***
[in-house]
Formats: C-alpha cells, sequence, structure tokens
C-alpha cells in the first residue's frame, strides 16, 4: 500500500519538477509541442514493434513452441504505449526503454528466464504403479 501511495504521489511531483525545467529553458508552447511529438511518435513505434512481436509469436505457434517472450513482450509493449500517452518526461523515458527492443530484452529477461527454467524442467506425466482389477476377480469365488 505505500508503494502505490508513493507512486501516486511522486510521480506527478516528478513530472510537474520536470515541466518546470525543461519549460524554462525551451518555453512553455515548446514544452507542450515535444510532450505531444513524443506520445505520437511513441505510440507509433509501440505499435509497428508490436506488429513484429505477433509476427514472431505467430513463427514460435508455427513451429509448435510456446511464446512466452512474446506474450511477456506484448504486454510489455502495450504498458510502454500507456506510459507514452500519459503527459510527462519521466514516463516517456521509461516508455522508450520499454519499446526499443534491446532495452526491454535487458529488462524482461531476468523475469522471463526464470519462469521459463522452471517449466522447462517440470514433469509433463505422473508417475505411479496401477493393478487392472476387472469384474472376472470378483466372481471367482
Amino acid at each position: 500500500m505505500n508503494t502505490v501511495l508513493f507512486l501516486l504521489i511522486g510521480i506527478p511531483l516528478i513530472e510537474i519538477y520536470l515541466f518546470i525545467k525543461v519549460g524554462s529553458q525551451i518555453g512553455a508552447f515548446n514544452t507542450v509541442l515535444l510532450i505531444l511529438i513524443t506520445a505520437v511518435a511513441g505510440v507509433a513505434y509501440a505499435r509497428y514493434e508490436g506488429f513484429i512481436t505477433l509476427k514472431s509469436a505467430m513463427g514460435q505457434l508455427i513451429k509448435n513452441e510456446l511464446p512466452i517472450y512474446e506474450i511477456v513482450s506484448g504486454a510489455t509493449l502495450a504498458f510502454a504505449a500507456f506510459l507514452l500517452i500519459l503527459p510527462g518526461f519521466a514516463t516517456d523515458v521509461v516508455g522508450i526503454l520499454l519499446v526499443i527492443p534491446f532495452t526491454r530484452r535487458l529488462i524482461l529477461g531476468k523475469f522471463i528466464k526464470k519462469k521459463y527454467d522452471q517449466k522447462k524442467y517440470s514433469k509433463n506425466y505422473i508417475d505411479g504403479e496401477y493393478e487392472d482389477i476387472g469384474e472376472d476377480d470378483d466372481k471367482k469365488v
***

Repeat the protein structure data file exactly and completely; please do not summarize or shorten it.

[in-house]
Formats: C-alpha cells, sequence, structure tokens
C-alpha cells in the first residue's frame, strides 16, 4: 500500500519538477509541442514493434513452441504505449526503454528466464504403479 501511495504521489511531483525545467529553458508552447511529438511518435513505434512481436509469436505457434517472450513482450509493449500517452518526461523515458527492443530484452529477461527454467524442467506425466482389477476377480469365488 505505500508503494502505490508513493507512486501516486511522486510521480506527478516528478513530472510537474520536470515541466518546470525543461519549460524554462525551451518555453512553455515548446514544452507542450515535444510532450505531444513524443506520445505520437511513441505510440507509433509501440505499435509497428508490436506488429513484429505477433509476427514472431505467430513463427514460435508455427513451429509448435510456446511464446512466452512474446506474450511477456506484448504486454510489455502495450504498458510502454500507456506510459507514452500519459503527459510527462519521466514516463516517456521509461516508455522508450520499454519499446526499443534491446532495452526491454535487458529488462524482461531476468523475469522471463526464470519462469521459463522452471517449466522447462517440470514433469509433463505422473508417475505411479496401477493393478487392472476387472469384474472376472470378483466372481471367482
Amino acid at each position: 500500500m505505500n508503494t502505490v501511495l508513493f507512486l501516486l504521489i511522486g510521480i506527478p511531483l516528478i513530472e510537474i519538477y520536470l515541466f518546470i525545467k525543461v519549460g524554462s529553458q525551451i518555453g512553455a508552447f515548446n514544452t507542450v509541442l515535444l510532450i505531444l511529438i513524443t506520445a505520437v511518435a511513441g505510440v507509433a513505434y509501440a505499435r509497428y514493434e508490436g506488429f513484429i512481436t505477433l509476427k514472431s509469436a505467430m513463427g514460435q505457434l508455427i513451429k509448435n513452441e510456446l511464446p512466452i517472450y512474446e506474450i511477456v513482450s506484448g504486454a510489455t509493449l502495450a504498458f510502454a504505449a500507456f506510459l507514452l500517452i500519459l503527459p510527462g518526461f519521466a514516463t516517456d523515458v521509461v516508455g522508450i526503454l520499454l519499446v526499443i527492443p534491446f532495452t526491454r530484452r535487458l529488462i524482461l529477461g531476468k523475469f522471463i528466464k526464470k519462469k521459463y527454467d522452471q517449466k522447462k524442467y517440470s514433469k509433463n506425466y505422473i508417475d505411479g504403479e496401477y493393478e487392472d482389477i476387472g469384474e472376472d476377480d470378483d466372481k471367482k469365488v